Well it has taken me longer than I thought to think of another MMA Musing that would be interesting enough to spark some debate. First off, the last MMA Musing was regarding Roy Nelson and I thought John Bergman chimed in with some interesting thoughts. So for that, John wins the UFC Ultimate Submissions DVD. Congrats man.
Last week I was watching Invicta FC 6 and a young Mizuki Inoue beat a tough Bec Hyatt via unanimous decision. Not only is the Japanese fighter eighteen-years-old, she has a professional record of 6-1. That night, I was perusing through Twitter and saw a comment from a MMA writer who was acting sort of self-righteous and was saying that eighteen-year-olds should not be fighting as professionals. I’m not sure why the comment bugged me but I was curious on what his reasoning was.
MMA Musings: Is eighteen-years-old too young for pros?
So we had a little debate on Twitter which is never really a good idea because it’s tough to formulate full thoughts when you only have so many words. I obviously disagreed with the statement. I immediately wondered if the bold statement was a “look at me” soap box moment and maybe there was a bit of hypocrisy behind the statement. This certain writer is notorious for being a bit of an ass clown, but it was his opinion so I respected that.
The reasoning he thought eighteen-year-old boys or girls were too young for professional MMA was because of the fear of head injuries. There is a lot of discussion in pro sports when it comes to head injuries and concussions. I completely agree, you have to be very careful with your melon. What I find so odd is that a lot of these people who share the same opinion to this writer, are also big fans of football or hockey. Please explain to me the difference. How can you be okay someone who is eighteen playing in those sports but not okay with them competing in MMA?
Both those sports have eighteen-year-olds smashing into each other at high speeds. If there is any reason to be concerned about head trauma at a younger age, we can start by taking a serious look at those sports before we should even touch mixed martial arts. I don’t even want to get into stats because we have all heard and read them before. If you haven’t? Do some research.
I want to make something clear though, I strongly believe that if kids want to start learning MMA at a younger age than eighteen, all sparring and even some competitions should include head gear and other protective pads. Most kids I see at eighteen-years-old are just starting to compete in the amateur ranks. Here in British Columbia amateur fights are not much different than professional bouts. Amateurs can’t use elbows and submissions are called if the referee sees that the maneuver is slapped on pretty tight to avoid any major damage to a fighter who may try and play tough guy and not tap.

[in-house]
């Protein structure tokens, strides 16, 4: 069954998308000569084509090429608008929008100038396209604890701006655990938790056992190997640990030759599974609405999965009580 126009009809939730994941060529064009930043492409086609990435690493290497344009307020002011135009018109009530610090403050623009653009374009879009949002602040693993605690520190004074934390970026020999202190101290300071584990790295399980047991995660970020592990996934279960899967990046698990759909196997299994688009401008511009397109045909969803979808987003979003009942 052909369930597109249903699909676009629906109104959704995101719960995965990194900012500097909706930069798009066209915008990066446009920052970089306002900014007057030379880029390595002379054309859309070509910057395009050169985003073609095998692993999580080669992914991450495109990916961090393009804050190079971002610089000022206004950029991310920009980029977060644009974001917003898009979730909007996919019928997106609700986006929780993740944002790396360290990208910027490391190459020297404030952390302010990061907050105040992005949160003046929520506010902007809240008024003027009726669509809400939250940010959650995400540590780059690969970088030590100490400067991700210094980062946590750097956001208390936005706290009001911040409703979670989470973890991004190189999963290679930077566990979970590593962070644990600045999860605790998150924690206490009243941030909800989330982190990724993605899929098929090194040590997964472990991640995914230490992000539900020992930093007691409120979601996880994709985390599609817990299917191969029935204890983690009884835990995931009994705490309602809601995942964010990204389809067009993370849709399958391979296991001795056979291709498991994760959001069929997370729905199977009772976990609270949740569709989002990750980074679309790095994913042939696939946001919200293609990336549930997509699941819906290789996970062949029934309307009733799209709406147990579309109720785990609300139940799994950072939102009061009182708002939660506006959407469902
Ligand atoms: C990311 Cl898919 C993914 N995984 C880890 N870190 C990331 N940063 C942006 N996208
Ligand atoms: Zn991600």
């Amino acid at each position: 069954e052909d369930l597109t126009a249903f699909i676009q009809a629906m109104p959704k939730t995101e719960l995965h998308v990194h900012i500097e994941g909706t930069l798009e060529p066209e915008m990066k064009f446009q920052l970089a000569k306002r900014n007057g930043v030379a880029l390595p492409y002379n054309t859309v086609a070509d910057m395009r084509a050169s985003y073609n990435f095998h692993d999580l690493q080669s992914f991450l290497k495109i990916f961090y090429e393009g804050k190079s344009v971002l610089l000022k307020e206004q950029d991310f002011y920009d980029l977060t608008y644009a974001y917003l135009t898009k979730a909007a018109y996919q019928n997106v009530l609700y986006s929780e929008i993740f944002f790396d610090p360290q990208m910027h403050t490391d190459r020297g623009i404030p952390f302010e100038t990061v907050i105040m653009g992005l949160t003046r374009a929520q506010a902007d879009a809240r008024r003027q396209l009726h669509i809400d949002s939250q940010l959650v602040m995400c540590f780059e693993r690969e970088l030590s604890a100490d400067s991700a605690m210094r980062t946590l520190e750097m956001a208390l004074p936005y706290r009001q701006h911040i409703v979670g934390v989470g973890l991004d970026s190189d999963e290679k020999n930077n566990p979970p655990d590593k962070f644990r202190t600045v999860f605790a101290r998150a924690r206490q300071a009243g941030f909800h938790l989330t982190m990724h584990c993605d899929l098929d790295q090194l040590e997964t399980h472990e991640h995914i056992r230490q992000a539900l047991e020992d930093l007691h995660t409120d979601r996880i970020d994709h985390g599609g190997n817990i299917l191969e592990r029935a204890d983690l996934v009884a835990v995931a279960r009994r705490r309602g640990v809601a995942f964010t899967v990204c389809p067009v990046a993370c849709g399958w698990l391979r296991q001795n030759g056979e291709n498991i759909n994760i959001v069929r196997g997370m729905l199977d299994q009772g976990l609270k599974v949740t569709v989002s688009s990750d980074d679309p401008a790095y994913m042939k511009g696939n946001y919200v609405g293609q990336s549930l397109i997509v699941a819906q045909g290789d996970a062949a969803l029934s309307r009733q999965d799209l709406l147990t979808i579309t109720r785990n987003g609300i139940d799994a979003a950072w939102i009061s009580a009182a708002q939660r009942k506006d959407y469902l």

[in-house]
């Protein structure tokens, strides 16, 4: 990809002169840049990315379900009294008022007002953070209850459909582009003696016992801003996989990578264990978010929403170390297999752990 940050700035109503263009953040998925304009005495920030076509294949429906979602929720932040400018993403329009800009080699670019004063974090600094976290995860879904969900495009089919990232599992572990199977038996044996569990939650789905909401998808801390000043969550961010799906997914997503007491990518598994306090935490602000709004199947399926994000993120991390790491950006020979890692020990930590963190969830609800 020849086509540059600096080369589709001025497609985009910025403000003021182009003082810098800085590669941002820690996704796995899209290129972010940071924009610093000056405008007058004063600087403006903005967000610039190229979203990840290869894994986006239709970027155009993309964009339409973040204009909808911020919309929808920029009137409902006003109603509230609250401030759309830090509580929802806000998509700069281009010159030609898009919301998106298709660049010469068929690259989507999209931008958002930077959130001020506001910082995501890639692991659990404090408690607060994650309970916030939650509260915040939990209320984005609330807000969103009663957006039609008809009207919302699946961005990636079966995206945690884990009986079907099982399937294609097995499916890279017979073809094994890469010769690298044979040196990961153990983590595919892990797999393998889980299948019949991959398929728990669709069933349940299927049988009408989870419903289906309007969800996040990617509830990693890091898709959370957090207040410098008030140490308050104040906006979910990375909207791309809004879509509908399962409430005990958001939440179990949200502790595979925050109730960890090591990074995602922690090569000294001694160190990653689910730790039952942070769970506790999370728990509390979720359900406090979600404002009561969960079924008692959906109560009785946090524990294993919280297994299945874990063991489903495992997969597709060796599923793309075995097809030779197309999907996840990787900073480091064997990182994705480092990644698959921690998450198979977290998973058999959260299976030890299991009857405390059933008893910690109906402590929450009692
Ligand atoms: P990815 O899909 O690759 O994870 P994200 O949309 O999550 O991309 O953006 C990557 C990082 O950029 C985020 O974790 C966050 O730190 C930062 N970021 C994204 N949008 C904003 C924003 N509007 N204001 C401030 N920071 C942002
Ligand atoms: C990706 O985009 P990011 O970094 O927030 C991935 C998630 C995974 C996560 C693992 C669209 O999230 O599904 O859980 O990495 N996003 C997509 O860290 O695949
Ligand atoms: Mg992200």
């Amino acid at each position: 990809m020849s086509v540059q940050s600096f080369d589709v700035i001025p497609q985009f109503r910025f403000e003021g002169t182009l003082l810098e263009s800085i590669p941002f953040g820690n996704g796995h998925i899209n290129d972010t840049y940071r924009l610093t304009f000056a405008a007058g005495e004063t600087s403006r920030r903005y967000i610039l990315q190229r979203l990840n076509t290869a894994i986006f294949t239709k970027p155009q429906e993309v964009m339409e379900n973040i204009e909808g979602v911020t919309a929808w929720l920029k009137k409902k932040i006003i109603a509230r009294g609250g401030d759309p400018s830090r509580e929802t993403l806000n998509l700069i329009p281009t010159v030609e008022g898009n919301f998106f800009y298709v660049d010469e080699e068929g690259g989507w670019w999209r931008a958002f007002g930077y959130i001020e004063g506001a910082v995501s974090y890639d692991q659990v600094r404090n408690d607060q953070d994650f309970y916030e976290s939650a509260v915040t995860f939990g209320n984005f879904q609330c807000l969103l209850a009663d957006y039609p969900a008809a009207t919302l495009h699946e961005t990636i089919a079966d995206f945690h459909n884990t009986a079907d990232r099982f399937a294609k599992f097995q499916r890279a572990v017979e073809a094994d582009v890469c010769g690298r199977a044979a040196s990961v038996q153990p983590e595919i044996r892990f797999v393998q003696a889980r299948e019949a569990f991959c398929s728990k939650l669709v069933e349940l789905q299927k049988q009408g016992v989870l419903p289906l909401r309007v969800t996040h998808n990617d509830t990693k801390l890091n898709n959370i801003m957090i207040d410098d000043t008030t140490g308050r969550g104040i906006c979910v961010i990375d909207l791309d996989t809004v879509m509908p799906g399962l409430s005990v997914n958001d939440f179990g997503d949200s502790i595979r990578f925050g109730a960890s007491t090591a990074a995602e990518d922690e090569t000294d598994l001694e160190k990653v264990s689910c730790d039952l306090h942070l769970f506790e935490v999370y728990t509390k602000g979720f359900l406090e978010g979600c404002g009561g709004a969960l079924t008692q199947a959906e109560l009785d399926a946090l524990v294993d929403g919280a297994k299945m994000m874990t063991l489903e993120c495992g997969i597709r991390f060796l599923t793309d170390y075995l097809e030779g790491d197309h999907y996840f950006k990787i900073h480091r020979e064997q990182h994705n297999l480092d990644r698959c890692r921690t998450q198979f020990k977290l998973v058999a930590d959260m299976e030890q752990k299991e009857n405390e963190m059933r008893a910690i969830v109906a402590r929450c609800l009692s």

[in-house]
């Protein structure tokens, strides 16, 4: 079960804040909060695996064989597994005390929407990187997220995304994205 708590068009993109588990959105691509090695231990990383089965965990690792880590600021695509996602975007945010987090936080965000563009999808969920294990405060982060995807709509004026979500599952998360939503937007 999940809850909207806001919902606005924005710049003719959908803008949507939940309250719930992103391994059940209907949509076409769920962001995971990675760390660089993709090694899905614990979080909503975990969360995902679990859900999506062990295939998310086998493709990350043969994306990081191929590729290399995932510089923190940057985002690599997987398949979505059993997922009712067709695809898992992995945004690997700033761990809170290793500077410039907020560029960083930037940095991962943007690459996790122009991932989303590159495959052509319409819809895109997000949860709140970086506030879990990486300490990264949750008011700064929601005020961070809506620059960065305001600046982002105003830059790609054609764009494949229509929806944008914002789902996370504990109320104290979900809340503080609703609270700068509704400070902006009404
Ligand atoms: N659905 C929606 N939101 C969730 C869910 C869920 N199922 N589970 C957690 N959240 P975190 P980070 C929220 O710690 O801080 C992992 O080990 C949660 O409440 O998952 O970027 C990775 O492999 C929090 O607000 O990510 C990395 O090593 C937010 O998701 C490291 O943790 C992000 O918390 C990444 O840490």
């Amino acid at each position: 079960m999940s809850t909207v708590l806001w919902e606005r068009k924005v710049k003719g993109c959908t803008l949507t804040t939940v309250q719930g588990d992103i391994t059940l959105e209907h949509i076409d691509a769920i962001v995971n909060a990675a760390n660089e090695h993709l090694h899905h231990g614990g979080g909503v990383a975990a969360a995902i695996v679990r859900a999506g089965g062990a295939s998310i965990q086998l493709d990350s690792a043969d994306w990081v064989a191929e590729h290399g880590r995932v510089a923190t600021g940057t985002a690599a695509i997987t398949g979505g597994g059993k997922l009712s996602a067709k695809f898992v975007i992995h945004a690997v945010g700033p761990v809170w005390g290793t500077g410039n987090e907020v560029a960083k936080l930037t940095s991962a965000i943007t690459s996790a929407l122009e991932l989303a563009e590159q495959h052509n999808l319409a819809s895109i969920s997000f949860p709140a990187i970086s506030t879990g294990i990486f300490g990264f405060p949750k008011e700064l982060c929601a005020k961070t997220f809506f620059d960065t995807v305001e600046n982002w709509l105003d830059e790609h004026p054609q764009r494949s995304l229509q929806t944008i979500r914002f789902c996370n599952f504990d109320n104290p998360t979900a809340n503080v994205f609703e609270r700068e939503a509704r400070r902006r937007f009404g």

However, every once in a while we may see a prodigy. A kid, who at eighteen-years-old, has the skill set to compete with men. Sidney Crosby walked into the NHL at eighteen and became an instant superstar, same with Alex Ovechkin. Yet even in the NHL it is rare to see eighteen-year-olds walk in and become an immediate impact on their team. The same goes with mixed martial arts.
Inoue is more the exception than the rule. I personally believe that young fighters should fight as long as they can as amateurs before making the leap to pros, but we have to accept that there will be a few that skip a head to the professional ranks because they are just that damn good.
Rory MacDonald, who is set to face Jake Ellenberger at UFC on Fox 8, had his first professional fight at the tender age of sixteen…not eighteen…sixteen. Too young? I would say that sixteen might be a tad too young for my liking, but Rory started when the sport was still trying to find its way and there really wasn’t much in terms of quality amateur bouts. Rory was one of those special kids who was really good at what he did and found success at an early age.
Another young Canadian fighter Jordan Mein started competing in the amateur ranks when he was fourteen. Once he compiled a 6-1 record, he was off to be a pro at eighteen and at the age of twenty three has a 27-9 pro record.
In my opinion MMA is a safer sport than many other full contact sports that are out there. You are starting to see younger kids get into MMA and over the next few years we are going to start seeing a new breed of fighter. My biggest issue with younger kids learning to fight is not with the odd head shot, but with joint manipulation. Kids are getting into Jiu-Jitsu at a young age and one of the biggest safety concerns is making sure kids know when to let go and not try and snap their training partner’s arm or leg.
If someone is eighteen-years-old and they want to compete in the pros, I say allow them to do so if they are ready to make that huge step. They are adults. If they have great coaching and know the risks (that are inherent in any sport) there is no reason to say they shouldn’t be allowed. If you want to get on your soap box and preach to the masses that eighteen is too young, than you better be prepared to point the finger at other sports too.
How young is too young for someone to fight in a cage or ring? Let me know what you think of my stance and come correct with your own opinion. Agree or disagree it doesn’t matter. The best comment will win a T-shirt from a brand new Canadian company called Fight for Something. Follow them on Twitter and check out their website.